Country Notes

For certification links and information, see the wiki page Certification Requirements




Other info


  • National Drug listings are available from:
    • Health Canada (use of the data requires a release but it can be downloaded with the
      • readme that describes the data structure
      • the files themselves are here

British Columbia

  • Drug finder, cross-indexed against public funding here
  • Pathology
    • Hospitals and other public labs (Centre for Disease Control etc)
      • can direct specific doctors' results through a service MediNet via HL7
      • however each patient's report is transmitted as a text blob, there is no coding
    • Community (Private) labs
      • volume is large; 2 companies control 85-90% of the urban volume
      • these 2 largest companies (MDS Metro Labs, BC Biomedical) have formed PathNet
      • PathNet uses HL7 and LOINC via VPN but had been using the IPSec standard for encryption and authentication and having had problems is believed to be switching to SSL VPN (enabled ~ September 2004), one EMR vendor (Med Access?) tried to get a Linux server to pick up the labs
      • an alternative data service provider (MediNet) provides a mailbox service from which doctors and clinics can download results, reports and documents. End-users can simply print or import into an EMR provided it has set up appropriate interfaces. However only a small portion of the data is HL7 formatted, and the codes are ASM not LOINC. The other files are plain text, into which MediNet has inserted text headers to help EMR users link patients information (text blobs) to distinct patients.
  • Radiology
    • Hospitals have been auto-faxing reports; "working" on EMR support but progress invisible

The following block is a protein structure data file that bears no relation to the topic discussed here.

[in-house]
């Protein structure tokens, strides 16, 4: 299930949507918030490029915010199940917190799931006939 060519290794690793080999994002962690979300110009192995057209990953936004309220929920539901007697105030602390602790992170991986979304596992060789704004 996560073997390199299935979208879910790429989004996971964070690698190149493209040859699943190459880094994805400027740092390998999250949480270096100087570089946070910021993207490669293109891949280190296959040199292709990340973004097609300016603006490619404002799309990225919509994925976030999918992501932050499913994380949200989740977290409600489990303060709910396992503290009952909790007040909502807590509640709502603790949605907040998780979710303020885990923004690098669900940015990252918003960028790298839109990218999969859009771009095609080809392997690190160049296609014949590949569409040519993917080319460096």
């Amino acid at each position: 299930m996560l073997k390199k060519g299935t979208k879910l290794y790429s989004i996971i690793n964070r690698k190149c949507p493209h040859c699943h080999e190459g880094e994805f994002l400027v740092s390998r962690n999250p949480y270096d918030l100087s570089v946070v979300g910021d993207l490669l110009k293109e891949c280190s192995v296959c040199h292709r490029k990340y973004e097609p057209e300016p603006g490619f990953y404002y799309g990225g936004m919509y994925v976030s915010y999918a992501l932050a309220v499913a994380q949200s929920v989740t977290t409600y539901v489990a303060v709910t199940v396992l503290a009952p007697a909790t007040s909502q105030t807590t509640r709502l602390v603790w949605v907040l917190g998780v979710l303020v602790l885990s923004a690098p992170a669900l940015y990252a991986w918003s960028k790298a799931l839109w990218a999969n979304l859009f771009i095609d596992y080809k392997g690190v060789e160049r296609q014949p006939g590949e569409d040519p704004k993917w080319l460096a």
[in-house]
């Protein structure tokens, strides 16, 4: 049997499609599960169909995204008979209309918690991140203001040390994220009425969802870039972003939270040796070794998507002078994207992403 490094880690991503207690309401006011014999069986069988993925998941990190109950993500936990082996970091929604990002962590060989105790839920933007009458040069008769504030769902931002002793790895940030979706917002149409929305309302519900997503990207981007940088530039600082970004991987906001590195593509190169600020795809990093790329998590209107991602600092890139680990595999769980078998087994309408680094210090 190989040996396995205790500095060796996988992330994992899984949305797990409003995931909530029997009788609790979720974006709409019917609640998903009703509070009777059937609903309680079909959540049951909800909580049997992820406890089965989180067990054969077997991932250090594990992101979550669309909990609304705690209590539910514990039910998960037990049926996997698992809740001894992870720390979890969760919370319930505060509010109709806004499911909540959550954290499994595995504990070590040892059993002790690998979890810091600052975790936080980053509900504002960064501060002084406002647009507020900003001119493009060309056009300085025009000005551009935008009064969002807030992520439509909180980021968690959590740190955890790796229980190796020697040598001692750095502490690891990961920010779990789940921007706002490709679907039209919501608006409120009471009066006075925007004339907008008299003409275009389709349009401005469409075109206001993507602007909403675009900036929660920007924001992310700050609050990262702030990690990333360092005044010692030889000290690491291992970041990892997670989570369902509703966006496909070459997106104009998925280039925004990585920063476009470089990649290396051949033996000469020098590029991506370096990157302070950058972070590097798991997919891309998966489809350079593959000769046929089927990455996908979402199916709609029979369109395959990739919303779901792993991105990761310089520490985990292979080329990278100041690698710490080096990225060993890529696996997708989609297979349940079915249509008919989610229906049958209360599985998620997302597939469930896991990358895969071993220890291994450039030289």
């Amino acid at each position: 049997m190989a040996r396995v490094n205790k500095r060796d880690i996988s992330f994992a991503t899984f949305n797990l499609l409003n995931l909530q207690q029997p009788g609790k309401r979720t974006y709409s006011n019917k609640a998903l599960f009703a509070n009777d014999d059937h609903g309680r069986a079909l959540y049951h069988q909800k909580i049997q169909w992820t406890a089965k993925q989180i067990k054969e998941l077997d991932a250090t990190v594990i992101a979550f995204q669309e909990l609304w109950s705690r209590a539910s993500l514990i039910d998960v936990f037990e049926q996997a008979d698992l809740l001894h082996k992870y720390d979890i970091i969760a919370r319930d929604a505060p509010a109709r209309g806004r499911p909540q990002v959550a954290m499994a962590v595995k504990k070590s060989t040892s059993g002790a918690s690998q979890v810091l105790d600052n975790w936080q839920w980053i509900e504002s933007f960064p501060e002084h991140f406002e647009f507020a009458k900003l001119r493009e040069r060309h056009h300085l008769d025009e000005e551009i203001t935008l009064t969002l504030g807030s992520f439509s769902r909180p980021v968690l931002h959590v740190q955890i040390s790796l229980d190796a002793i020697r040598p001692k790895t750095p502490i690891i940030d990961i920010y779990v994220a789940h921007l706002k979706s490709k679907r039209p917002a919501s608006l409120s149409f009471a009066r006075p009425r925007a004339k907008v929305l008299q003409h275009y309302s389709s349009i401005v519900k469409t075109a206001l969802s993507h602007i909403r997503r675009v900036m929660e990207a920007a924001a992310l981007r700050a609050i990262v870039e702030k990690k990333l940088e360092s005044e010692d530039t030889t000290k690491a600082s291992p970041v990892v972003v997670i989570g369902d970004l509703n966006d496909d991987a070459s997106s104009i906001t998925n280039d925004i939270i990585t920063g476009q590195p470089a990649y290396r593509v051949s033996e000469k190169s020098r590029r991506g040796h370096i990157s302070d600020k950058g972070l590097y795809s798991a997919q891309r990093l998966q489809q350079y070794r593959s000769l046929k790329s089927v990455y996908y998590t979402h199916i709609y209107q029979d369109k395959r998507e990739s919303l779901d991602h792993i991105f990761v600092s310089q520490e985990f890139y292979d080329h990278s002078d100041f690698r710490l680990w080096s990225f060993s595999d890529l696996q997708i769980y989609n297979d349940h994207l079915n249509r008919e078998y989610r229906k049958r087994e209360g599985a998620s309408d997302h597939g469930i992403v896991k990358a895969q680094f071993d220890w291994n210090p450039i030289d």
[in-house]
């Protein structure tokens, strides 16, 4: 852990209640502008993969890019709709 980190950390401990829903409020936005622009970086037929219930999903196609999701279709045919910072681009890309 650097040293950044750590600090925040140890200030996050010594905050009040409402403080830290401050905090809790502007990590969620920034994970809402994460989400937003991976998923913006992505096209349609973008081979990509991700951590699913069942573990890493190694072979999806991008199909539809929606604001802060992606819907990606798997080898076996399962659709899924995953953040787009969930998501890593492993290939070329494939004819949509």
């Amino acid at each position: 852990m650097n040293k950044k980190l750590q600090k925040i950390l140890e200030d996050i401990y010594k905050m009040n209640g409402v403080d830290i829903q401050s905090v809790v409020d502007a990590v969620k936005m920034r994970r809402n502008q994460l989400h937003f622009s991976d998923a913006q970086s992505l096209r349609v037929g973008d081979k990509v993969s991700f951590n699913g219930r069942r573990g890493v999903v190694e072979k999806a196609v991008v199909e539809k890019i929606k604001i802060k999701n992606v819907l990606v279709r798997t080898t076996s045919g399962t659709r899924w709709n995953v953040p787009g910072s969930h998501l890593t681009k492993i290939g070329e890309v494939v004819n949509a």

• Community (Private) centres issue paper reports; state of any IT plans unclear


Personal Notes (translated and modified by -- DominiqueBuenzli? - 29 Jul 2004 ) on the computerized medical file from M. Ruud W H de Ruiter, member of the "Computerized Medical File" mailing-list of the Swiss General Practitioner organization.

  • It is not possible to exchange effectively data between softwares actually on the market because the developers/designers, at my knowledge, didn't agree on a exchange protocol. They could take as an example the protocol used in Belgium for the computerized medical file.
    • In general, the developers/designers provide an export in CSV format, but in many of them, without the ability to import this format !!
    • I've got the impression that we didn't ask ourselves if there is such a protocol and used elsewhere. If yes why didn't the developers/designers use it ?
    • Even if the Belgium protocol (already in use since a few years) or the French one (medical record obligatory in 2007) is not adapted to Switzerland, it is better than nothing.
    • European union: maybe there is a european protocol ?? To investigate/do

  • Tarmed filter (the new swiss billing system. GERMAN: ), OAMal (law of the application of the health insurance) etc... according to the intrinsic value and the speciality of the doctor